Broadly, I study the cognitive and affective processes involved in judgment and decision making (Morewedge & Kahneman, 2010 TiCS). My research is primarily focused on the psychological processes that are involved in hedonic experiences. How people determine how pleasurable or desirable experiences were, are, or will be. And how these judgments impact their decision making and behavior. For example, one research project examined how psychological processes alone can reduce our desire to eat a food and actual consumption of that food (Morewedge, Huh, & Vosgerau, 2010, Science). Click here to hear a discussion about this work on NPR or here for a broader discussion of this line of research on bloggingheads.
My secondary line of research examines the attribution and discernment of thought—how we decide which entities are capable of having thoughts, what thoughts are our own, and what thoughts and events were intended. For example, people are more likely to attribute negative events than similarly positive and neutral events to the intentions of an external agent such as another person (Morewedge, 2009, JEP:General). People are more likely to believe their dreams and random, spontaneous thoughts reveal deep insights about themselves than intended and deliberative thoughts (Morewedge, Gilblin, & Norton, 2014, JEP: General; Morewedge & Norton, 2009, JPSP). Click here to hear a discussion of some of this work on bloggingheads.
Scopelliti, I., Min, H. L., McCormick, E., Kassam, K. S., & Morewedge, C. K. (2016). Neglect of external demands (NED) scale: Measuring the coherence, consequences, and correction of correspondence bias. Management Science, forthcoming.
Lau, T., Morewedge, C. K., & Cikara, M. (2016). Overcorrection for social categorization information moderates impact bias in affective forecasting. Psychological Science, forthcoming.
Kappes, H. B., & Morewedge, (2016). Mental simulation as substitute for experience. Social and Personality Psychology Compass, forthcoming.
Huh, Y. E., Vosgerau, J., & Morewedge, C. K. (2016). Selective sensitization: Consuming a food activates a goal to consume its complements. Journal of Marketing Research, forthcoming.
Symborski, C., Barton, M., Quinn, M. M., Korris, J. H., Kassam, K. S., & Morewedge, C. K. (2016). The design and development of serious games using iterative evaluation. Games and Culture, forthcoming.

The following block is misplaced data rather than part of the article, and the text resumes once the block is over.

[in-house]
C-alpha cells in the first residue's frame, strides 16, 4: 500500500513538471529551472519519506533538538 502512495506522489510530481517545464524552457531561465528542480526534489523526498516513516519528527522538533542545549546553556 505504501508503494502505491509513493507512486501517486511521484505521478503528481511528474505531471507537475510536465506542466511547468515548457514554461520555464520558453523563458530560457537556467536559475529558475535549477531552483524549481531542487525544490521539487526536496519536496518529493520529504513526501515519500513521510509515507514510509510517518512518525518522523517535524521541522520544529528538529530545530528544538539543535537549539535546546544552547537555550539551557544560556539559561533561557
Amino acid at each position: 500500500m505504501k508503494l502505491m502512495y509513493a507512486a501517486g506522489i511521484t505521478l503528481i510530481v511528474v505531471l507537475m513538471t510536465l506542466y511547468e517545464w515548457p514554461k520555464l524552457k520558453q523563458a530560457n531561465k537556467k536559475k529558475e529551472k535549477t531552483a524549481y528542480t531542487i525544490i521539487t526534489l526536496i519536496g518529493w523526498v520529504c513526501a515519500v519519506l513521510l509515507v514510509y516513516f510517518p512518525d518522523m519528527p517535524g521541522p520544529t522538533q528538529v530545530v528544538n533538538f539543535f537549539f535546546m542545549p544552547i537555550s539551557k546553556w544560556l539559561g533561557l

Huh, Y. E., Vosgerau, J., & Morewedge, C. K. (2016). More similar but less satisfying: Comparing the efficacy of within- and cross-category substitutes for food. Psychological Science, 27(6), 894-903.
Morewedge, C. K. (May 13, 2016). Why buyers and sellers inherently disagree on what things are worth. Harvard Business Review (digital).
Morewedge, C. K. (2016). Utility: Anticipated, Experienced, and Remembered. In G. Keren and G. Wu (Eds.), Wiley Blackwell Handbook of Judgment and Decision Making (pp. 295-330). Malden, MA: Blackwell Press.
Scopelliti, I., Morewedge, C. K., McCormick, E., Min, H. L., LeBrecht, S., & Kassam, K. S. (2015). Bias blind spot: Structure, measurement, and consequences. Management Science, 61(10), 2468-2486.
Morewedge, C. K., Yoon, H., Scopelliti, I., Symborski, C., Korris, J., & Kassam, K. S. (2015). Debiasing decisions: Improved decision making with a single training intervention. Policy Insights from the Behavioral and Brain Sciences, 2(1), 129-140. Supplemental materials.
Morewedge, C. K. (October 13, 2015). How a video game helped people make better decisions. Harvard Business Review (digital).
Morewedge, C. K., & Giblin, C. E. (2015). Explanations of the endowment effect: An integrative review. Trends in Cognitive Sciences, 19(6), 339-348.
Morewedge, C. K., & Hershfield, H. (2015). Consumer prediction: Forecasted utility, psychological distance, and their intersection. In M. I. Norton, D. Rucker, and C. Lamberton (Eds.), Cambridge Handbook of Consumer Psychology (pp. 65-89). New York, NY: Cambridge University Press.
Hamerman, E. J., & Morewedge, C. K. (2015). Reliance on luck: Identifying which achievement goals elicit superstitious behavior. Personality and Social Psychology Bulletin, 41(3), 323-335.